The Orthodox Church opened to me a deeper understanding of celibacy. My spiritual journey is a bit complicated, but before becoming Orthodox, I had an extremely limited understanding of celibacy. I thought it was a Catholic thing that nuns and priests did. I knew that there were male religious orders in the Catholic Church, but I tended to view them as a way of forming men who were eventually going to become priests. In the context of the Orthodox Church, I met many female and male monastics living in a range of situations. I saw monastic families in action when I visited small communities housing between 6 and 12 nuns. I recognized possibilities for celibate people living in the world when I met monastics who were attached to a local parish while working in the community. I learned about how monastics shared life together, especially as it relates to dimensions of caregiving and the daily routines of doing life. Being encouraged by an abbess of an Orthodox monastery to do my best to put the monastic life into practice as much as I could was instrumental in helping me define celibacy. Orthodoxy introduced me to the concept of skete monasticism, where sketes tend to be small communities of 2 or 3 celibate people committed to sharing life together.

I am incredibly grateful to people who opened up diverse spiritual truths to me while I was in the Orthodox Church. One of my favorite priests was known for encouraging people with “Pray as you can, not as you can’t.” I believe that God’s grace can reach each and every person striving to follow Christ to the best of their ability. One of my favorite icons in the Church is St John Climacus and the Ladder of Divine Ascent. Everyone on the ladder has their eyes fixed on Christ, and I like to think that Christ will reach much further down the ladder than we will ever succeed at climbing. The parable of the Prodigal Son convinces me that the Father will run towards his children who want to find His house.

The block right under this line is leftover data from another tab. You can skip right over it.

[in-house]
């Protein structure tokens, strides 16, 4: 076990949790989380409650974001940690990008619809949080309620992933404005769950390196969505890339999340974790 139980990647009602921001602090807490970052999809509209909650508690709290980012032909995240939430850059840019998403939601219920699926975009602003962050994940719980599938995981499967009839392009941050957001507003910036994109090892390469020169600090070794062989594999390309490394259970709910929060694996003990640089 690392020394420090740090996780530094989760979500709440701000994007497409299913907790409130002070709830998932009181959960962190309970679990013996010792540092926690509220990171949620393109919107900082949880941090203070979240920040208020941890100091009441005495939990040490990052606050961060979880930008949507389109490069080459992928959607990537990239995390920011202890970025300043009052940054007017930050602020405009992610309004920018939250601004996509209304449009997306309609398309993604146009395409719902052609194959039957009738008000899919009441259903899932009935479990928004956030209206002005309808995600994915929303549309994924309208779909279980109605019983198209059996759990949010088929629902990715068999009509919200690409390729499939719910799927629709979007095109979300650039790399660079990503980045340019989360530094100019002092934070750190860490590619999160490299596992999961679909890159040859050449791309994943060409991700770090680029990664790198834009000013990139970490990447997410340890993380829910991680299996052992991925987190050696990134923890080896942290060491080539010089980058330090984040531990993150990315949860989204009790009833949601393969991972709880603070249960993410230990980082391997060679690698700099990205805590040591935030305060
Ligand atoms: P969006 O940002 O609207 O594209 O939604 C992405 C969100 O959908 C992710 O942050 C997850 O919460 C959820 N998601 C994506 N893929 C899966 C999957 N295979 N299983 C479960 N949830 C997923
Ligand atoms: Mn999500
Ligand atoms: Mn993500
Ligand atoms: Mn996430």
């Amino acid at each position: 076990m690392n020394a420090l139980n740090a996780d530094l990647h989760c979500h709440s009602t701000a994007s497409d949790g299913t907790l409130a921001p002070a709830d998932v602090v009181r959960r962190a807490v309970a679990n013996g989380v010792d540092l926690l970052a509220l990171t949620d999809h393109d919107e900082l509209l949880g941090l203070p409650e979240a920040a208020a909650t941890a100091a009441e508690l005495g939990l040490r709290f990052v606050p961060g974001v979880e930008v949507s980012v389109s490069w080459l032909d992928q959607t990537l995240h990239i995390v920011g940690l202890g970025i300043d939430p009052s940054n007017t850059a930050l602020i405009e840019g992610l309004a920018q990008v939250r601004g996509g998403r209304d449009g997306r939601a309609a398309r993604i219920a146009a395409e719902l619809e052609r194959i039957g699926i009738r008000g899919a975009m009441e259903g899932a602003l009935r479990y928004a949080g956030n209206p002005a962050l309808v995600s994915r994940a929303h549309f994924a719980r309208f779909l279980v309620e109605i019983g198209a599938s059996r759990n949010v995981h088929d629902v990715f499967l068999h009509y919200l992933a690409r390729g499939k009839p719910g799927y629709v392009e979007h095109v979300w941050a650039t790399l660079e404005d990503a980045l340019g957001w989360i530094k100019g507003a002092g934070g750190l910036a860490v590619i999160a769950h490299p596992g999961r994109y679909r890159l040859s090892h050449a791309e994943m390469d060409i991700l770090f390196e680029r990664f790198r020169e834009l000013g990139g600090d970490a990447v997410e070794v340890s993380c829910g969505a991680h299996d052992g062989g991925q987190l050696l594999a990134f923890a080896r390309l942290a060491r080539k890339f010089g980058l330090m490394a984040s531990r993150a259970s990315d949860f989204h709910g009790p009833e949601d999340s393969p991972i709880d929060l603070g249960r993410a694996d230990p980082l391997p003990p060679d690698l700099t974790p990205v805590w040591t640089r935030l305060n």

The Orthodox Church challenged me to think sacramentally. What did it mean that God found it fit to dwell within our humble offerings of water, oil, bread, and wine? How could we offer God our hearts in addition to the work of our hands? My sense of spirituality has been forever changed by the idea that the bread and wine become the Body and Blood of Christ where He desires to unite His flesh with ours. I never want to regard participating in this mystery as an automatically conferred right, and I do not want to be a person who willfully neglects the teachings of the bishop responsible for overseeing the life of the church. I have deep and profound respect for the way various archdioceses of the Orthodox Church work together to teach people about Orthodoxy, especially as it relates to the canonical situation found in the Orthodox Church in the United States. I have always found the idea that an Orthodox Christian separated from communing in one archdiocese can go to another archdiocese exceptionally problematic, even though I have understood that people need to respect the particular communion discipline of the place where they are communing.